Here we have what was once thought to be a trio of interacting spiral galaxies located in the constellation Virgo the Maiden. The three galaxies are PGC 36733, which glows at magnitude 13.6, PGC 36723 (magnitude 14.1), and PGC 36742 (magnitude 14.8). (The designations come from the Catalogue of Principal Galaxies, published in 1989.)
Commonly known as Wild’s Triplet, this group is named for Paul Wild, the British-born Australian astronomer who discovered them in the 1950s. It later was cataloged as the 248th object in American astronomer Halton C. Arp’s Atlas of Peculiar Galaxies, published in 1966.
Originally, Wild, Arp, and other astronomers assumed that all three galaxies were interacting gravitationally. But recent studies have shown that only the brightest two galaxies are interacting, connected by a 200,000-light-year-long bridge of material.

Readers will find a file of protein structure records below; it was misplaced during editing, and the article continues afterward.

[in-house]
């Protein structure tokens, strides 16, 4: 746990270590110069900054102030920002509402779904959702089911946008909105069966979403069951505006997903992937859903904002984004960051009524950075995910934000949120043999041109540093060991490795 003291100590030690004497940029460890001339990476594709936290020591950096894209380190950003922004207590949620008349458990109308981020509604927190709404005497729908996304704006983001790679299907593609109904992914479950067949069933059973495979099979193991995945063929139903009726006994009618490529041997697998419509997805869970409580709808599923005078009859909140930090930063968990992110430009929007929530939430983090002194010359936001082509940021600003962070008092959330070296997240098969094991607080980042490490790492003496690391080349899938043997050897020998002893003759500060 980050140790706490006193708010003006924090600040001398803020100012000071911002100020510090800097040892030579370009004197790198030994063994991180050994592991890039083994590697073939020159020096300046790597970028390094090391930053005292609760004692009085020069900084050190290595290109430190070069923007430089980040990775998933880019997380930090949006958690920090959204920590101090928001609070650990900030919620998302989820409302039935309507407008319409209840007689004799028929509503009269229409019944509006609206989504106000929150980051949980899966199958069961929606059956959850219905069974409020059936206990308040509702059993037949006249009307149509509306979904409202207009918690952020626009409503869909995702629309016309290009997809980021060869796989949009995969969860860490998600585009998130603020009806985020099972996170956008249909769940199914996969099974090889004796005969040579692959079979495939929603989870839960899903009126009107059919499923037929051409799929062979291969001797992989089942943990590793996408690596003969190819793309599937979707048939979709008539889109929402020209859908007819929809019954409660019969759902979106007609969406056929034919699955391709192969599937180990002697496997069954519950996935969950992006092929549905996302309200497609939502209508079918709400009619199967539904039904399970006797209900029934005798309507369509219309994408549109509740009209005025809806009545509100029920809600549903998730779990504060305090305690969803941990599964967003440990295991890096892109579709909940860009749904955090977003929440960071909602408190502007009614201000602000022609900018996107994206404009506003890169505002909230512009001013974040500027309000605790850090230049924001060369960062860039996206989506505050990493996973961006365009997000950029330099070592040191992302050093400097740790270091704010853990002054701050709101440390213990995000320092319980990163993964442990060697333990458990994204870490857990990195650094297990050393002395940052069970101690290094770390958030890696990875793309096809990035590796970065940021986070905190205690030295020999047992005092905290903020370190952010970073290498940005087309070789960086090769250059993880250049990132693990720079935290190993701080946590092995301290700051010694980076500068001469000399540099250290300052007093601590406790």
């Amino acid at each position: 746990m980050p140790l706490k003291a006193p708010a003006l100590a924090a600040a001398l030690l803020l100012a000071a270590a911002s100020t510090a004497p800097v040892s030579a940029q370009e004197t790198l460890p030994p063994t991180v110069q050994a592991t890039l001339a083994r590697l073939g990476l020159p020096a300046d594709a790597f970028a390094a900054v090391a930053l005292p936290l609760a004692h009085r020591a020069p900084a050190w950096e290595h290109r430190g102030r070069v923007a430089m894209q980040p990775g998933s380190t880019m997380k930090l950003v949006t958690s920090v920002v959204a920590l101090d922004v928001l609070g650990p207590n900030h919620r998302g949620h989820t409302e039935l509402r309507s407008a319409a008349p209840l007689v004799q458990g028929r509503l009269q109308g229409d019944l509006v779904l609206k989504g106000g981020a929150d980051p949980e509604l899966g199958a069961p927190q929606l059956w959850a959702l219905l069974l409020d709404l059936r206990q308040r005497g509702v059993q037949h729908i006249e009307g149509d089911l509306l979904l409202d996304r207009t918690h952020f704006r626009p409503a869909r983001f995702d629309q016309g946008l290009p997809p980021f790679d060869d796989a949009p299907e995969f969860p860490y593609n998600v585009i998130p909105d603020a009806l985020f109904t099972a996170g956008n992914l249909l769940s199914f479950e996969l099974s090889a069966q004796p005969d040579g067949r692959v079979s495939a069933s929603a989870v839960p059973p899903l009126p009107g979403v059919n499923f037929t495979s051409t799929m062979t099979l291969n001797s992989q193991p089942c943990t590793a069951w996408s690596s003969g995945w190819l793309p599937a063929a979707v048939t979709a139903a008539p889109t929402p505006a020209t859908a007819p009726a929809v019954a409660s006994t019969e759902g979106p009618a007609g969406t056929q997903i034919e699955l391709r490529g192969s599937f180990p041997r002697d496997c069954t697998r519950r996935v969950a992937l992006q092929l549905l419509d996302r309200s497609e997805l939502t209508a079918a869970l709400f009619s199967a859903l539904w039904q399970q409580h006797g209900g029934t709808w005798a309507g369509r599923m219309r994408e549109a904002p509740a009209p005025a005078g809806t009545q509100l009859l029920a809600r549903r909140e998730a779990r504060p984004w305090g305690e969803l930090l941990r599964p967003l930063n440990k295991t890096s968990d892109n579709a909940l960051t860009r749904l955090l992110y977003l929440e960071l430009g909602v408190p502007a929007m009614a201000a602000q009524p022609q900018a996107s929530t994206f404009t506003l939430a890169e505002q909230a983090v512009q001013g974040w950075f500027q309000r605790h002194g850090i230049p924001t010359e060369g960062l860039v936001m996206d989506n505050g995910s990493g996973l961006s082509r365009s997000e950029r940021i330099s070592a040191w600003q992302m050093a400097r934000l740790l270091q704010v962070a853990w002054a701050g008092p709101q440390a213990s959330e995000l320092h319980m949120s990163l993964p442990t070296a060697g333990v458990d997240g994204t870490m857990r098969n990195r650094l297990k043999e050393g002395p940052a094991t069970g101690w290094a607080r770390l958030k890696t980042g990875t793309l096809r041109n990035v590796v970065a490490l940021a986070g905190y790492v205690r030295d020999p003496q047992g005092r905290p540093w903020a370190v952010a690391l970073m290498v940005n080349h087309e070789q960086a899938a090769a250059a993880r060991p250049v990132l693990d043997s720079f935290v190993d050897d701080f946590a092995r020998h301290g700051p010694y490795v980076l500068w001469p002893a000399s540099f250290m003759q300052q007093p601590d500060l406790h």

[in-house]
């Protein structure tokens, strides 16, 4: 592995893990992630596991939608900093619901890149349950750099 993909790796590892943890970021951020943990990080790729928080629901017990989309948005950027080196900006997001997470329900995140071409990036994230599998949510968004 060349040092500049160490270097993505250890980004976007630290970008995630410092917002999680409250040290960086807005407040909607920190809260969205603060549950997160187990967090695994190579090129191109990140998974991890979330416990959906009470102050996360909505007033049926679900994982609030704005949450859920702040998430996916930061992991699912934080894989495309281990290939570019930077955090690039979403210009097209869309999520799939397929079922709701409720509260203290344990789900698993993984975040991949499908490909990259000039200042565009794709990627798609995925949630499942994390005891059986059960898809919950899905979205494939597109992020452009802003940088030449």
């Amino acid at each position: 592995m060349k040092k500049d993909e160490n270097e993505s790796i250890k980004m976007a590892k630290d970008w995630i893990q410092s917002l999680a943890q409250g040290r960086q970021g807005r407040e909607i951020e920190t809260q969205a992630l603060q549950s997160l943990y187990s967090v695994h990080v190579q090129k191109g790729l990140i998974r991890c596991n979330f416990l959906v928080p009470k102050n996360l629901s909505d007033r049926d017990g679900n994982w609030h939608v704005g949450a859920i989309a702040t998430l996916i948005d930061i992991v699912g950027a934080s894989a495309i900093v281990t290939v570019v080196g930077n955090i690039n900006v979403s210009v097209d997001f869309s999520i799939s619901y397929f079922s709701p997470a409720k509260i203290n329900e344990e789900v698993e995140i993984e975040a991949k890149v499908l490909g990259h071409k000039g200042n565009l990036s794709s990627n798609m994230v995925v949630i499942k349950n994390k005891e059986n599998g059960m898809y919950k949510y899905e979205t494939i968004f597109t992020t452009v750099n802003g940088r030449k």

The bridge is composed of gas, dust, and stars, and is usually referred to as a tidal tail. Such features form when the gravity and tidal forces of two or more galaxies pull material from the outer regions of the objects. The tail is most impressive when two spiral galaxies merge because these contain lots of gas and dust.
The pair lies some 200 million light-years away. The smaller spiral below the central bridge is much farther than that. Astronomers estimate that in about a billion years, the two interacting galaxies will combine to form a single spiral.
If you’d like to try to observe Wild’s Triplet, point the largest scope you can use 53/4° due south of Zavijava (Beta [β] Virginis). Don’t use any filter; galaxies are full-spectrum objects, and a filter will simply cut the overall brightness.